By Helen Li
As a young girl, I had a best friend I hung out with every week at Chinese school. We were inseparable. When she abruptly stopped coming to class one day, I was angry at her parents for making her move back to China. My friend was terrible at speaking Chinese and could not read it at all. I couldn’t understand why her parents would uproot her from school in the U.S., where she was a talented student. I felt like her future had been thrown away.
In a way, it had been. Years later, my parents told me that my friend’s parents did not choose to move back to China. They were deported after her dad’s visa expired.
Undocumented Asian Americans are part of our local community. In fact, one in six Asian immigrants in Virginia is undocumented. The largest undocumented groups in the US are Indian, Chinese, Filipino, and Korean. If you are in any Asian community, you definitely know someone who is undocumented. You may not know it because they are hiding it. The stigma surrounding immigration status in Asian American circles is forcing the most vulnerable people in our communities to hide their pain and terror for the sake of everyone else’s comfort.
As a consequence, we are often pitted against other people of color as the “model minority” — and our perceived success is used to deflect criticisms of racist policies that hurt other groups, particularly black, native and Latinx communities. However, the “model minority” myth comes at a high cost – and as much as we want to pretend otherwise, the anti-immigrant policies of Ed Gillespie, the Republican candidate for governor of Virginia, also target the Asian American community.
Make no mistake: Ed Gillespie’s extremist platform would be absolutely devastating for immigrant communities, including Asian Americans. His proposed policies partner with Immigration and Customs Enforcement (ICE) to prey on immigrants and people of color. Immigration officers camp outside churches and court hearings to detain homeless people and victims of domestic violence in the midst of their most vulnerable moments. They inflict brutal injustices on pregnant women, sick children and others across the country. Why would we want more of these heartless actions in Virginia?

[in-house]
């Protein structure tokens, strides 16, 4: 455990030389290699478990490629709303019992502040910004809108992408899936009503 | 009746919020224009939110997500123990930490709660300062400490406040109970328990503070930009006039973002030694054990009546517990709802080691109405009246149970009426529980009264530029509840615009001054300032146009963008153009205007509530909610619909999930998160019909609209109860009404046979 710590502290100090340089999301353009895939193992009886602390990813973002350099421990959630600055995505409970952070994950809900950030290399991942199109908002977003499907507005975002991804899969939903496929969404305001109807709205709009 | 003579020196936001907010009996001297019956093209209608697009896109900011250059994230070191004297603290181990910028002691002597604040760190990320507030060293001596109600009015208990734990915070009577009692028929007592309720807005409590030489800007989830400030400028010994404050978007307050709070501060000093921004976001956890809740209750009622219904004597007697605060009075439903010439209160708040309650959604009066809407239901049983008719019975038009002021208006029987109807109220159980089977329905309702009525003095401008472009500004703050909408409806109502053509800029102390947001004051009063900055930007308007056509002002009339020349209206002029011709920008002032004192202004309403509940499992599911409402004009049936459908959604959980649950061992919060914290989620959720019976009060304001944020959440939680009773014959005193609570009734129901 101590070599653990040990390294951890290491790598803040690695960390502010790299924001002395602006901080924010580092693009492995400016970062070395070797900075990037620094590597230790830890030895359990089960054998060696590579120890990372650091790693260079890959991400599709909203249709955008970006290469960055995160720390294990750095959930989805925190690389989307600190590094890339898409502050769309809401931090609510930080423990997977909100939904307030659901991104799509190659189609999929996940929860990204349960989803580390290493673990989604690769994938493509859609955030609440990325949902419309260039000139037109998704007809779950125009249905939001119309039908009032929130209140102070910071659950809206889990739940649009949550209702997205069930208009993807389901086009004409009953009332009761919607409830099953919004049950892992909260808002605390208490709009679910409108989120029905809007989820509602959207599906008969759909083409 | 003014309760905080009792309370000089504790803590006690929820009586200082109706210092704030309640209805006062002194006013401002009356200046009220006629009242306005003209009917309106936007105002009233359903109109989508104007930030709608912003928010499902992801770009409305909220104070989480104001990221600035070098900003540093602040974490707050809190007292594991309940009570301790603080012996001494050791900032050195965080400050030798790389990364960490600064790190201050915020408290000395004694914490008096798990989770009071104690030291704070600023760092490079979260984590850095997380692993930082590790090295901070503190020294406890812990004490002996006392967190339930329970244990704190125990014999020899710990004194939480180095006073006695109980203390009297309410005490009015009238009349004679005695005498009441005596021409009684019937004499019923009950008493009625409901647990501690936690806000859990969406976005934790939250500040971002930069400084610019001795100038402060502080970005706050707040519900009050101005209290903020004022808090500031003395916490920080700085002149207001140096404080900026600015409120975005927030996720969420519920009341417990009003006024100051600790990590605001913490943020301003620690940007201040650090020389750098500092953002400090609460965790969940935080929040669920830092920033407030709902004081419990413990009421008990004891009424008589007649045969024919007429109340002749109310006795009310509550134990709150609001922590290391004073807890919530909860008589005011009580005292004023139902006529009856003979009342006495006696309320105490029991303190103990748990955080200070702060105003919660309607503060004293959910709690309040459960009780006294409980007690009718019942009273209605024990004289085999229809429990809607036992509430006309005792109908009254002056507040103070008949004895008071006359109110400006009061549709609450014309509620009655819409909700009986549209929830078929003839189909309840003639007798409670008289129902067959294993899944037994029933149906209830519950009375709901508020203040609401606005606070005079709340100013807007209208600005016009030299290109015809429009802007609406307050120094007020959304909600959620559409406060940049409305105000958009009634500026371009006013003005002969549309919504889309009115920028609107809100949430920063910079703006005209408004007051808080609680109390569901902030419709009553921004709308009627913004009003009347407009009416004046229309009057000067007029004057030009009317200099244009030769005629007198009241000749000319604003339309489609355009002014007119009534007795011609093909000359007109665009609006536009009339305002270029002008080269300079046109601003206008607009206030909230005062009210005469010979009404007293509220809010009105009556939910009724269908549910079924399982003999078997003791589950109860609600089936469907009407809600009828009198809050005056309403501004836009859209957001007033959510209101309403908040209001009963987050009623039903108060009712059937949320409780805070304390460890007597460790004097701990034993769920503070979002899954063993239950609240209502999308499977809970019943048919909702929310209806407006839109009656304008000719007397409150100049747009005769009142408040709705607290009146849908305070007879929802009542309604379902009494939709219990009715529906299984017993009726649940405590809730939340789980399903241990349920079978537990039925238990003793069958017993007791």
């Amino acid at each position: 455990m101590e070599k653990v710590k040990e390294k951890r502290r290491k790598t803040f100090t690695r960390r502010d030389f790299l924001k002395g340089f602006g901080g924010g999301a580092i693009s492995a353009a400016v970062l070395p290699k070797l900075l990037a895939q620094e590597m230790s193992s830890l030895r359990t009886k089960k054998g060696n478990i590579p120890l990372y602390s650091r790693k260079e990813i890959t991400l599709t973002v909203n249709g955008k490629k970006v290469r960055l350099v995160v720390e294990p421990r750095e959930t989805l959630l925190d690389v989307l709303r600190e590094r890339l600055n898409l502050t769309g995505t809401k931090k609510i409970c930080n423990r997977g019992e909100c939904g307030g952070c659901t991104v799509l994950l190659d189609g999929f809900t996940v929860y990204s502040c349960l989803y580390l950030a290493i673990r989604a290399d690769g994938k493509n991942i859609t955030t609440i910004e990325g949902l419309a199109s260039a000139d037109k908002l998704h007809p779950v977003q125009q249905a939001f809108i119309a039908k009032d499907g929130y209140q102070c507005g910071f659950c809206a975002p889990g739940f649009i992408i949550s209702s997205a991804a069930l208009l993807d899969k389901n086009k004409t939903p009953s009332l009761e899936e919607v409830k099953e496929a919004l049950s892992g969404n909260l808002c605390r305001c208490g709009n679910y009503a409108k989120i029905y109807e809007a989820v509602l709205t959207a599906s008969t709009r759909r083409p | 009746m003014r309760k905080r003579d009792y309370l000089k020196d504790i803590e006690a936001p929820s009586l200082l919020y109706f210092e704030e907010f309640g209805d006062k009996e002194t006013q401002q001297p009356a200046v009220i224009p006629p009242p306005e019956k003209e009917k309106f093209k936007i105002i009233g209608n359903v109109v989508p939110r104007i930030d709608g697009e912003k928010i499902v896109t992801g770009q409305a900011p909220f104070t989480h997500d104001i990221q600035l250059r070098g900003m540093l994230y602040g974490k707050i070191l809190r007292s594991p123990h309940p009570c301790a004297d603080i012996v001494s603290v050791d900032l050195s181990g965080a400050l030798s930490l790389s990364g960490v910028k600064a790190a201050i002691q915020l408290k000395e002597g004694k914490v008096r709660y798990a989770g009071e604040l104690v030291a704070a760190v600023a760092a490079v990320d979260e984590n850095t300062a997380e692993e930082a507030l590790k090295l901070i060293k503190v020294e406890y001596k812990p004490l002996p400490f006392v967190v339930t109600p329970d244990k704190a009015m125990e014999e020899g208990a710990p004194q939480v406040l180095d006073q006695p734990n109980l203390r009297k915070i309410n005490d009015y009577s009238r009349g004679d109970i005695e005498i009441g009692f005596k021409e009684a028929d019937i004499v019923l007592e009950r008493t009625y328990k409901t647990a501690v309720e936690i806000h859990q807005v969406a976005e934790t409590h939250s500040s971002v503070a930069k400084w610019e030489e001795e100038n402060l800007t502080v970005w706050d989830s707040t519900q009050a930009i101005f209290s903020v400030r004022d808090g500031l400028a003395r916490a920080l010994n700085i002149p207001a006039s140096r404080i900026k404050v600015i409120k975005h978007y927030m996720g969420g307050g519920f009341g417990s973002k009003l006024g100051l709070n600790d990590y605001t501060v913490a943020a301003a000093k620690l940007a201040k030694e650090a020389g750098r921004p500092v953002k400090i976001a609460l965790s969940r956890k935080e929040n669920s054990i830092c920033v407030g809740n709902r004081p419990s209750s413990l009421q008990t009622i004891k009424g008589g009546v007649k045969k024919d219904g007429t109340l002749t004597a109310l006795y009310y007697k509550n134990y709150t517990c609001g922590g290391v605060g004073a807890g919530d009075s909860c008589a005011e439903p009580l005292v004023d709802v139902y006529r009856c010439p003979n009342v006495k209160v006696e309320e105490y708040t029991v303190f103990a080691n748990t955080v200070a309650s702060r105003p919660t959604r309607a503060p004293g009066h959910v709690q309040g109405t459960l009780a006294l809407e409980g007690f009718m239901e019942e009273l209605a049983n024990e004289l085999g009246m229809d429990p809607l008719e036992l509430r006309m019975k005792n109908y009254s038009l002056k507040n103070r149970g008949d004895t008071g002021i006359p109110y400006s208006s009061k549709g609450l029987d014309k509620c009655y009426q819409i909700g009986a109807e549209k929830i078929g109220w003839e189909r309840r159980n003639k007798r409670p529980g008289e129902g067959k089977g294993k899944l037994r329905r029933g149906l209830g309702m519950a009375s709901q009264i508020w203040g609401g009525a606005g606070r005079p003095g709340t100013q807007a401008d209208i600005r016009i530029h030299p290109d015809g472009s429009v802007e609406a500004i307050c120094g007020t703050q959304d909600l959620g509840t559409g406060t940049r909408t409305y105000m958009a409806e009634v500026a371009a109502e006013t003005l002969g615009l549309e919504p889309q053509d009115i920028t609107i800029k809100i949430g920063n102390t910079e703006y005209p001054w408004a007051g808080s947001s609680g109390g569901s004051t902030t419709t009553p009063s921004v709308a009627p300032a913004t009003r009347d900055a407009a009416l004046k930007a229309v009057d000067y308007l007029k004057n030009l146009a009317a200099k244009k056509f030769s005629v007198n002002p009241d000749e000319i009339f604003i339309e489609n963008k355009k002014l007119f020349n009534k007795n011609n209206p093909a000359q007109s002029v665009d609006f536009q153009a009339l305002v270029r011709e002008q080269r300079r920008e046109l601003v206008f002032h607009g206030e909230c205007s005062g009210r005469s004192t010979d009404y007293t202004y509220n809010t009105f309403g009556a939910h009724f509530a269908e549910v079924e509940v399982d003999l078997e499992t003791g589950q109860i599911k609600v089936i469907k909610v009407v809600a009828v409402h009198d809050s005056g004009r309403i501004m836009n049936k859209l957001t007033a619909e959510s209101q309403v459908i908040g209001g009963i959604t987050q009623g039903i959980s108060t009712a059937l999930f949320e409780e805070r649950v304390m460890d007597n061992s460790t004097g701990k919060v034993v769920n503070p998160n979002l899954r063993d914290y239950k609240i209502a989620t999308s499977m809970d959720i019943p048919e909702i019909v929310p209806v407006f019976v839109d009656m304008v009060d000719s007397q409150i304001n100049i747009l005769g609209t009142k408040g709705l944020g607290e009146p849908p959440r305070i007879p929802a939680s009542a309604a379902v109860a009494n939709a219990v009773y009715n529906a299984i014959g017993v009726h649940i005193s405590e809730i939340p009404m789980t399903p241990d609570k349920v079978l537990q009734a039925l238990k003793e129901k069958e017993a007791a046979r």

Gillespie’s effort to create division among Virginians has never been more obvious than in his campaign’s recent ad linking MS-13, a Latinx gang, to gubernatorial candidate, Ralph Northam’s, tie-breaking vote defeating an anti-sanctuary cities bill. Using Trump-like rhetoric, the ad tries to link sanctuary cities with criminal activity, even though sanctuary cities have no bearing on criminal or gang-related policies. Gillespie’s ads are intended to send a message to undocumented immigrants that they are not welcome in the Commonwealth.
On November 7, we cannot remain silent. We cannot stand on the sidelines and watch as our families, neighbors, friends and classmates disappear in the dark of night. We need policies that will ensure immigrants receive fair treatment. We need policies that pro-actively protect us from Trump and Gillespie assaults on our communities. That’s why it’s more important than ever to vote for Ralph Northam on Tuesday to make sure our state protects and values its immigrant communities.
Ed Gillespie is trying to tear the Commonwealth apart. He thinks he can win votes by turning citizens against each other to shore up support for his despicable anti-immigrant policies. But I want a governor who will bring our diverse communities together, which is why I’m voting for Ralph Northam. I urge my fellow Asian Americans and all Virginians to do the same.
Helen Li is a Fairfax County resident, community activist and writing fellow for the Center for Community Change Action.